by Nicholas Graham
UNC - North Carolina Collection, 2004. Updated by Michelle Czaikowski, 2010.
"This Month in North Carolina History" series. Reprinted with permission.
The placid, academic retreat of Chapel Hill, N.C., has always been something of an anomaly in the South."
-- Howard Lee, Newsweek, May 19, 1969.
Whenever Chapel Hill, North Carolina elected a new mayor, few people outside of the small college town paid much attention. But when the 1969 mayoral race came to a close, newspapers and magazines from around the state, nation, and world reported the news. Time and Newsweek ran profiles of the new mayor and his photograph appeared prominently in a West German newspaper. Why all the fuss? When the votes were counted and the election was certified, on May 6, 1969, Howard Lee became the first African American mayor elected in a predominantly white southern town since Reconstruction.
Lee had lived in Chapel Hill only five years when he decided to run for mayor. He moved to North Carolina from his native Georgia in 1964 to attend the University of North Carolina. Lee earned a master’s degree in Social Work in 1966 and was hired to direct a research program at Duke.
When Lee and his wife began to look for a home, they found that, despite the town’s progressive reputation, race was still very much an issue in Chapel Hill. The Lees encountered white residents who were reluctant to have an African American family move into their neighborhood, and realtors who hesitated to show them homes in white subdivisions. When, after six months of searching, they were finally able to purchase a home in the Colony Woods neighborhood, they received harassing phone calls and a cross was burned on their front lawn. The experience inspired Lee to enter local politics.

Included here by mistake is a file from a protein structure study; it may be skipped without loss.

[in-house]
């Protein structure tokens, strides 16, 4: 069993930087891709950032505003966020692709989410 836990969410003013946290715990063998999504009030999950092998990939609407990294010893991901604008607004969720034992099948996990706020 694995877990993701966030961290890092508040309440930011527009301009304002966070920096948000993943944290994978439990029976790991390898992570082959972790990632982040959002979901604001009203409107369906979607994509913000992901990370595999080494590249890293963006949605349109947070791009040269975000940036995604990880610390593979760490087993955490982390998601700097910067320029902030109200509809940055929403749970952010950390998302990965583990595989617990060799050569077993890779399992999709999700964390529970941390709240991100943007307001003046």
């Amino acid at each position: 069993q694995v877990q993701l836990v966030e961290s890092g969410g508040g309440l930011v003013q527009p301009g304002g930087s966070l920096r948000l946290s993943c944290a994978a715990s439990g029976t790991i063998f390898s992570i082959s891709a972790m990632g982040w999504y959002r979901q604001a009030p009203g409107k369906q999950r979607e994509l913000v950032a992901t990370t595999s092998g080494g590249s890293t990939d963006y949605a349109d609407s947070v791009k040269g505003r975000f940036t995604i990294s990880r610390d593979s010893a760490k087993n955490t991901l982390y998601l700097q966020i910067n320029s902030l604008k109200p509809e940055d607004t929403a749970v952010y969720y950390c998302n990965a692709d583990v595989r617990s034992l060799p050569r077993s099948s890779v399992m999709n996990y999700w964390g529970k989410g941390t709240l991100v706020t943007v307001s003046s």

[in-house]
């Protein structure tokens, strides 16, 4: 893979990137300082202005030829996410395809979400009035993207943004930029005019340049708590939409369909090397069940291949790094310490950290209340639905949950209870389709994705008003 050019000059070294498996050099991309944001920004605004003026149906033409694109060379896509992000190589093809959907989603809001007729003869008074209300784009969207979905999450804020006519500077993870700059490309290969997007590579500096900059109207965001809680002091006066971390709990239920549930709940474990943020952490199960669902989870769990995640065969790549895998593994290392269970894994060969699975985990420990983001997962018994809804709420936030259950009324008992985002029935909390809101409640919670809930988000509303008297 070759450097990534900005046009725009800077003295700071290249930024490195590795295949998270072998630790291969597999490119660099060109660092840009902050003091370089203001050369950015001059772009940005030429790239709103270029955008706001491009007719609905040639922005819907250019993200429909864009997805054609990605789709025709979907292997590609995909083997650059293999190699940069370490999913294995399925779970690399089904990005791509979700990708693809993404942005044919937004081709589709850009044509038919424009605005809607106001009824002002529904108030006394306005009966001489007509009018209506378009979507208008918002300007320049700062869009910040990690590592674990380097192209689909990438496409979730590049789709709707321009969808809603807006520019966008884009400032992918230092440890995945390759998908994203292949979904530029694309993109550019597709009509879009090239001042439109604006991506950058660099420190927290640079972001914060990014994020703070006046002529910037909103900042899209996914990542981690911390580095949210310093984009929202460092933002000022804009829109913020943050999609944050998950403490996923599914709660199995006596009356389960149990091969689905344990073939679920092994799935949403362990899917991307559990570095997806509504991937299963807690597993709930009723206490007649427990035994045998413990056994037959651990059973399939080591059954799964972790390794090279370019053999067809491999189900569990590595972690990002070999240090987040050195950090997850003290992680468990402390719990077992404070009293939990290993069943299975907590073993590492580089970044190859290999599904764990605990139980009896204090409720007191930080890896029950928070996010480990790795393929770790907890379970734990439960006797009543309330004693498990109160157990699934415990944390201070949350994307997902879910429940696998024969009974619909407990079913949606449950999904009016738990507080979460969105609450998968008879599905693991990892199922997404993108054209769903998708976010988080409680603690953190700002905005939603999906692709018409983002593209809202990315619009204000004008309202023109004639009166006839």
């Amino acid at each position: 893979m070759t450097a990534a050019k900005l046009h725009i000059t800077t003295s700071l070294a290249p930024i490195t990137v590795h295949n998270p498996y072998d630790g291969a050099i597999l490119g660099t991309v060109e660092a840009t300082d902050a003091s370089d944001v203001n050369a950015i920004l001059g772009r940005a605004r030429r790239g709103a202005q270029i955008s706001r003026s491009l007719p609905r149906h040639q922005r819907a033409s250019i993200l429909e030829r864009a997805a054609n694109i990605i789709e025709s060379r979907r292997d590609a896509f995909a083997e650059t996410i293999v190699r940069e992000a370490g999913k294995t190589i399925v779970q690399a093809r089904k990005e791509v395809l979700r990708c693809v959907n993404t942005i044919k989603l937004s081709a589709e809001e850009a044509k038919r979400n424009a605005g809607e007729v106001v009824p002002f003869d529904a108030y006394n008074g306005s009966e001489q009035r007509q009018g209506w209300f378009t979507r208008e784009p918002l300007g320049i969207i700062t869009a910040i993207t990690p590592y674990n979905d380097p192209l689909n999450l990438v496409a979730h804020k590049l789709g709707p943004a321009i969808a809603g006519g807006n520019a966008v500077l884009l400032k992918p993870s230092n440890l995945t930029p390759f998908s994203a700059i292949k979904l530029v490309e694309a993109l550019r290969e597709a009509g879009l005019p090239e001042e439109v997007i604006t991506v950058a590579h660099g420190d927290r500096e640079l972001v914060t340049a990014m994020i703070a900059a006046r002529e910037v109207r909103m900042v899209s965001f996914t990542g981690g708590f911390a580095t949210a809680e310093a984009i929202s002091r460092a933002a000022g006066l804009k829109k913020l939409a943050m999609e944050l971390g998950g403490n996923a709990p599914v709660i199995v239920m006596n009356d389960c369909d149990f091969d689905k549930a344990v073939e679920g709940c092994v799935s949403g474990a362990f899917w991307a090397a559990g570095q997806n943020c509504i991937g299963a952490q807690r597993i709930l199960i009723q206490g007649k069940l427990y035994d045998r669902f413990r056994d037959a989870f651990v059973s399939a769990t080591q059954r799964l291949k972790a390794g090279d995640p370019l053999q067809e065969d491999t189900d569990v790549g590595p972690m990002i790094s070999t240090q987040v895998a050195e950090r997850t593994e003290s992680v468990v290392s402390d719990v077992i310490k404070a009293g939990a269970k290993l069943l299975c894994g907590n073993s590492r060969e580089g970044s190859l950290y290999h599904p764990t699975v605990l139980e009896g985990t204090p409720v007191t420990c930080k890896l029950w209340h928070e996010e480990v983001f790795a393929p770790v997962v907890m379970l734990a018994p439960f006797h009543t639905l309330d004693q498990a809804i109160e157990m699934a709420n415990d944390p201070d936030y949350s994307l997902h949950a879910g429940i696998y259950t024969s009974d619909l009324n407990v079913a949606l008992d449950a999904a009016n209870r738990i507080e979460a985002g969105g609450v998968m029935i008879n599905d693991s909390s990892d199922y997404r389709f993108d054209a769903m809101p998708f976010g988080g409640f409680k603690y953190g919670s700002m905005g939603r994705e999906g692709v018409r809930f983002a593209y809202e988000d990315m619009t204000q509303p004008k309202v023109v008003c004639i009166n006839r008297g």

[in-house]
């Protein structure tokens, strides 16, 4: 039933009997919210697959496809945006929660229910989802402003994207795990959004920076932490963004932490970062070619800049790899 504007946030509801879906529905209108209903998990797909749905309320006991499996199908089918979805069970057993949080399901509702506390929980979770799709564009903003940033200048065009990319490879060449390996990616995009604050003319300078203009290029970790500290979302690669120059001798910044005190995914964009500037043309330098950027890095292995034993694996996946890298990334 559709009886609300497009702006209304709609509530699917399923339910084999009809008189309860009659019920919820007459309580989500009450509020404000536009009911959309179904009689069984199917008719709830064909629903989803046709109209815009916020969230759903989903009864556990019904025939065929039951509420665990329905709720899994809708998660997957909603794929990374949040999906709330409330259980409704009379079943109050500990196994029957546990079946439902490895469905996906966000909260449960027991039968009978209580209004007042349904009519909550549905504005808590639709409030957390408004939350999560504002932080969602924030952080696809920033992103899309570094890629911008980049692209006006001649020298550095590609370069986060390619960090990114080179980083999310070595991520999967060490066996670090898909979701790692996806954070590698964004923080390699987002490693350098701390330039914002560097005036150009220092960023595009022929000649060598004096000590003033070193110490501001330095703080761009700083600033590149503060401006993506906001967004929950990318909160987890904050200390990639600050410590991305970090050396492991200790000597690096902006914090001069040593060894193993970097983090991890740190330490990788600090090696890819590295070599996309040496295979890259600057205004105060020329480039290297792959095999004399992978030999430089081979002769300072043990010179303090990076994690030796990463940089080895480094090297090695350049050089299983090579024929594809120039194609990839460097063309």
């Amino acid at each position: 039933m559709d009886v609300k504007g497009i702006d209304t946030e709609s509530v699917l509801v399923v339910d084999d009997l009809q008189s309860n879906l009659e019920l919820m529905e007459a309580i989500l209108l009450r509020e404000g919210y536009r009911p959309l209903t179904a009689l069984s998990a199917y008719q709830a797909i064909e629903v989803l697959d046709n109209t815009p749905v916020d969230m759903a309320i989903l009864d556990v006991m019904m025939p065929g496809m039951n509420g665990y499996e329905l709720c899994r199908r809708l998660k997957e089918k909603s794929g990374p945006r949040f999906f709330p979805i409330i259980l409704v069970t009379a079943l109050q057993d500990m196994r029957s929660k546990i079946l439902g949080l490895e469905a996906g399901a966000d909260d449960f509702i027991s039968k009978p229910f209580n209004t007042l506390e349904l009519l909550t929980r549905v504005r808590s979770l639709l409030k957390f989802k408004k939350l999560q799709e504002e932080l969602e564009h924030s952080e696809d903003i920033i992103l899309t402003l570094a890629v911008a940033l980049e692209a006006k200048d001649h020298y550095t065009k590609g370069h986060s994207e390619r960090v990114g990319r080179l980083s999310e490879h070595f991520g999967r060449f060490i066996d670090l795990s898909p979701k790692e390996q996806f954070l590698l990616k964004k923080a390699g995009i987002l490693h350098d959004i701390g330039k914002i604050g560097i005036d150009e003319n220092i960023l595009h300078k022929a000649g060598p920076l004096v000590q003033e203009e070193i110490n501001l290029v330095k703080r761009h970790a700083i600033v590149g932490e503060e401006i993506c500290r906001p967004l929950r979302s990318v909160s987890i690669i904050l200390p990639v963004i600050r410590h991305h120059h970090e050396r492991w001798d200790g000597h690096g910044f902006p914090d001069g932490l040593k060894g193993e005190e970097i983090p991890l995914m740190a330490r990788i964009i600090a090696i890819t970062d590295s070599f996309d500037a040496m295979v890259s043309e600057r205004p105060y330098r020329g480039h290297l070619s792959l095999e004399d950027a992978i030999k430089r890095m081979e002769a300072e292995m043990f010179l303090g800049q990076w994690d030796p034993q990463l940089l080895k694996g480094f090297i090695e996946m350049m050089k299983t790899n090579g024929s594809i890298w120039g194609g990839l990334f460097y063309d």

The 1969 race for mayor set records. The 4,734 votes cast were the most in town history, and included a record turnout from the Chapel Hill's African American community, which made up nearly ten percent of the population. The race was close: Lee’s margin of victory – about 400 votes – was the smallest on record for a municipal election. He defeated Roland Giduz, a former newspaper editor and long-time member of the Chapel Hill Board of Aldermen.
Lee served three terms as mayor of Chapel Hill. He received 64 percent of the vote in the 1971 election, and 89 percent in 1973. Lee ran for Congress in 1972 and for lieutenant governor in 1976, and though he lost both races in the Democratic primaries, his career in politics was far from over. He was appointed as secretary of the Department of Natural Resources and Community Development in 1977 and served in the state senate from 1990-1994 and 1996-2002. Lee was also the first African American to serve as chair of the State Board of Education in 2003 and later was appointed to the North Carolina Utilities Commission where he served from 2005-2009. In 2009, Governor Perdue appointed him Executive Director of the North Carolina Education Cabinet.
References and additional resources:
Howard Lee campaign materials. In North Carolina Collection Biographical Clippings, North Carolina Collection, Wilson Library, University of North Carolina at Chapel Hill.
Childs, Jack, "Negro Wins in Chapel Hill." News and Observer (Raleigh, N.C.), May 7, 1969.
Bridgette A. Lacy, “On His Honor.” News & Observer (Raleigh, N.C.), February 20, 1995.
Shinkle, Kevin. "Lee Mulls Run Against Sen. Helms." The Chapel Hill Newspaper, September 25, 1989.
7 August 2010 | Graham, Nicholas